Frequent fliers know that drinking during a flight is more difficult (and more expensive) than it should be. Airlines bump up the prices for minis of liquor, and you grudgingly accept the sky high price because an in-flight Bloody Mary just sounds so good. But it doesn’t have to be like this.
Gilbert Ott, the closely followed traveller behind the blog God Save the Points, recently wrote a post detailing how you can legally bring and drink your own alcohol on your next flight. It’s a total game changer—even for those among us who didn’t realize that consuming your smuggled minis is forbidden in the first place.
For legal BYOB drinks on a plane, you just have follow a few simple rules. The first relates to liquid restrictions imposed by the TSA. Any liquid has to be in a container that’s 3.4 ounces (100 milliliters) or less, and must fit in a quart-sized bag. Ditch your mini bottle of shampoo and replace it with a mini bottle of alcohol or two instead. If you’re on a direct international flight you can also stop by the duty-free store.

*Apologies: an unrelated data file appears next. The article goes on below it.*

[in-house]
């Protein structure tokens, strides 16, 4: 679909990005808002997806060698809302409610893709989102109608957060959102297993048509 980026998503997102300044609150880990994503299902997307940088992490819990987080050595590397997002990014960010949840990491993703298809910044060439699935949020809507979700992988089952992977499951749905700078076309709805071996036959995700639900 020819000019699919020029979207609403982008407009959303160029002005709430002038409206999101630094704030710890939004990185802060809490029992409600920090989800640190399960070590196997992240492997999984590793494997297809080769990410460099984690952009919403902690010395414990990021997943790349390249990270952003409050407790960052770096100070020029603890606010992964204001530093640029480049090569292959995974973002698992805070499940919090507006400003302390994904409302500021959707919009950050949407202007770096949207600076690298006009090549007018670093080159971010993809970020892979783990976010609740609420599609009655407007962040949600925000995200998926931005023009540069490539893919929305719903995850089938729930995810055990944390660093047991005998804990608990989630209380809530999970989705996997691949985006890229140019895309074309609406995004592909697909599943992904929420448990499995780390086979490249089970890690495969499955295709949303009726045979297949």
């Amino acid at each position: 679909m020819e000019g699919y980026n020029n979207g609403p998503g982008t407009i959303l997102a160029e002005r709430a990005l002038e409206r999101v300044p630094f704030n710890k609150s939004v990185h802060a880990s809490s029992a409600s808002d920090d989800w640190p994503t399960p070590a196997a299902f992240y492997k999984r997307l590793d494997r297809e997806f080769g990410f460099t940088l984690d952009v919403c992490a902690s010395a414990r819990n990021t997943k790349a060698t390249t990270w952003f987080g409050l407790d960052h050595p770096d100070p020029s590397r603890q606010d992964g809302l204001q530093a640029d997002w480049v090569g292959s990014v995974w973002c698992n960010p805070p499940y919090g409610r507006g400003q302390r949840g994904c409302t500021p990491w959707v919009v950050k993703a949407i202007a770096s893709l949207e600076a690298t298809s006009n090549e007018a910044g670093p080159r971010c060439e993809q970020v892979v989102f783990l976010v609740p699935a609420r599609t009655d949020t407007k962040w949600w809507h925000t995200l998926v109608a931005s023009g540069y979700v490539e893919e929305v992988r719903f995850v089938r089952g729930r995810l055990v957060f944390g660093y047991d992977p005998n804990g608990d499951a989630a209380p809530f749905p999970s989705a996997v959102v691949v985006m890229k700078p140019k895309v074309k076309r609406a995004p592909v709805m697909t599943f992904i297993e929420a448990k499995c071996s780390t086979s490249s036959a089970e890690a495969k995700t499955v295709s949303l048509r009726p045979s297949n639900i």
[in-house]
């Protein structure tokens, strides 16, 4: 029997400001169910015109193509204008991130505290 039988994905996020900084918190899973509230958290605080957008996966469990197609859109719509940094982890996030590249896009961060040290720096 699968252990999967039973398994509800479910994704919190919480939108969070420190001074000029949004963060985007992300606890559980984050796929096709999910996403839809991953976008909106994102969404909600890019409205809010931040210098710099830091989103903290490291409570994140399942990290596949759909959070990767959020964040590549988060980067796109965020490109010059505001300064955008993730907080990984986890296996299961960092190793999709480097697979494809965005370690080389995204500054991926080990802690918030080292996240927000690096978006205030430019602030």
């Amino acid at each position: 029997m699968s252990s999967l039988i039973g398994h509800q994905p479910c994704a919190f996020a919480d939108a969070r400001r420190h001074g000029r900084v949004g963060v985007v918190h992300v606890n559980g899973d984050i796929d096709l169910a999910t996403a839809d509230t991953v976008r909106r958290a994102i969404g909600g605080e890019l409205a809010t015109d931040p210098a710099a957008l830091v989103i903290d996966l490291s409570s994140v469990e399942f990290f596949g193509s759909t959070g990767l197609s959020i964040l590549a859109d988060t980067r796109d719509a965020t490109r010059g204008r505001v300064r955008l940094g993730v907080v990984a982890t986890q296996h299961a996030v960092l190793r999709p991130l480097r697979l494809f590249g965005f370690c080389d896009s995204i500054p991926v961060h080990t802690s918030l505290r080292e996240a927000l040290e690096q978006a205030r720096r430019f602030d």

Once you’re in the air with the goods, take them out of your bag and resist the urge to crack a bottle open yourself. Repeat: Do not open a bottle yourself.
“You CANNOT serve yourself on the plane,” Ott writes. “Any plane. No. You can’t. You CAN however politely ask a member of the cabin crew if they would not mind serving you the liquor you brought on board.”
This might sound familiar if you’ve been to a BYOB restaurant. Just imagine that your plane is a restaurant. A very cramped, weird smelling restaurant that you physically can’t leave for a set amount of time.
Of course, not all airlines allow you to supply your own alcohol. The guidelines differ from airline to airline, but we do know that at least one airline is BYO-friendly: In 2017, Travel & Leisure pointed out that JetBlue is BYOB (as long as the alcohol is 24% or below). Whatever you do, be sure to check with your airline or a flight attendant before cracking into your cruising altitude beverage of choice.
Cheers and happy flying.